After almost four decades, Air Berlin`s last flight is due to land in its home city on Friday night while its administrators push to split its remaining assets among buyers.
Air Berlin, beloved among Germans for its flights to holiday island Mallorca and the chocolate hearts it gives out after each flight, filed for administration in August. A government loan kept its planes in the air during negotiations on its carve-up.
The company has already agreed to sell a large part of its airline assets to domestic rival Lufthansa, and talks on other operations are ongoing with Britain`s easyJet and with Thomas Cook`s German airline Condor.
"I expect that we can hopefully reach a deal in the coming days, so that we can possibly save a thousand more jobs," administrator Frank Kebekus said on Friday on German TV programme Morgenmagazin.
Others are eyeing the gap left by Air Berlin. IAG, which owns British Airways, said it saw opportunities for its Vueling budget brand in Germany.
Air Berlin was founded nearly 40 years ago by U.S. pilot Kim Lundgren, taking advantage of the fact that at that time only carriers based in Britain, France or the United States were permitted to fly to Berlin. The first flight took off from Berlin`s Tegel airport for Palma de Mallorca on April 28, 1979.
After German reunification, entrepreneur Joachim Hunold bought a majority stake in the carrier and in the mid 2000s grew Air Berlin via acquisitions.
But the airline never fully integrated those purchases and the expansion left it laden with debt. The rise of low-cost carriers in Europe, and Lufthansa`s strength in Germany, added to pressure and meant it struggled to turn a profit.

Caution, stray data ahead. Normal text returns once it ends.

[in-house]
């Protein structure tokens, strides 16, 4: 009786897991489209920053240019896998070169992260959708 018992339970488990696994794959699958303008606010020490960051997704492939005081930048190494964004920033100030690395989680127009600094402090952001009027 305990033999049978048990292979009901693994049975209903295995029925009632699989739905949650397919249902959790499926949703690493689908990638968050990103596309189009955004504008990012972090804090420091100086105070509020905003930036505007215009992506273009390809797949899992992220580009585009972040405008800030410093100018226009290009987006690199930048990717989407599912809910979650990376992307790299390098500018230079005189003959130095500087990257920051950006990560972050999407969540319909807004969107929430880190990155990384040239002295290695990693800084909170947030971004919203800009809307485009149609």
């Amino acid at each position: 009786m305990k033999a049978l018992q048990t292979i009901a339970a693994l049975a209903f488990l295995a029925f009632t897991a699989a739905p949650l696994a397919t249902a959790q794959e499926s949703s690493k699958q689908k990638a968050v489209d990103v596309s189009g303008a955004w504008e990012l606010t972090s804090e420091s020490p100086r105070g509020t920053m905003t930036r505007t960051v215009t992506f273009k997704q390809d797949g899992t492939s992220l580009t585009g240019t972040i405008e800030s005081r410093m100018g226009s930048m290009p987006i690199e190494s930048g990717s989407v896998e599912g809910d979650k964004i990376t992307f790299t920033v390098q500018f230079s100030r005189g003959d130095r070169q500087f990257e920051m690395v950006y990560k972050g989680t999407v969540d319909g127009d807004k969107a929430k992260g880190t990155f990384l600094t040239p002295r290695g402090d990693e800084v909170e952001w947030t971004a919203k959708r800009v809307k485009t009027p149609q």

Since listing on the stock market in 2006, it has racked up losses of around 3 billion euros ($3.48 billion), equivalent to an average of around 25 million euros a month.
Financial support from major shareholder Etihad kept it afloat over the last few years, but the Abu Dhabi-based carrier pulled the plug in August, leaving the fate of around 8,000 staff and thousands of customers in the balance.
Captain David McCaleb, who will pilot the final flight after 27 years with Air Berlin, said he wanted to keep flying but that, at the age of 60, job offers could be hard to find.
"It`s bittersweet. It`s strange to experience an ending like this," he told Reuters.
With around 30 million passengers a year, Air Berlin was much larger than Britain`s Monarch, which collapsed at the start of this month and had carried 5.7 million in 2015.
Air Berlin`s last flight is AB6210, departing Munich at 19.35 GMT and due to land in Berlin Tegel at 20.45. The airport is keeping its viewing platform open until midnight and offering free entry to all those interested in watching the arrival.
Unlike the pilots of Air Berlin`s final long-haul flight, which performed a low pass at Duesseldorf airport, American McCaleb said he was not planning a similar manoeuvre.
"Safety comes first at Air Berlin," he said.
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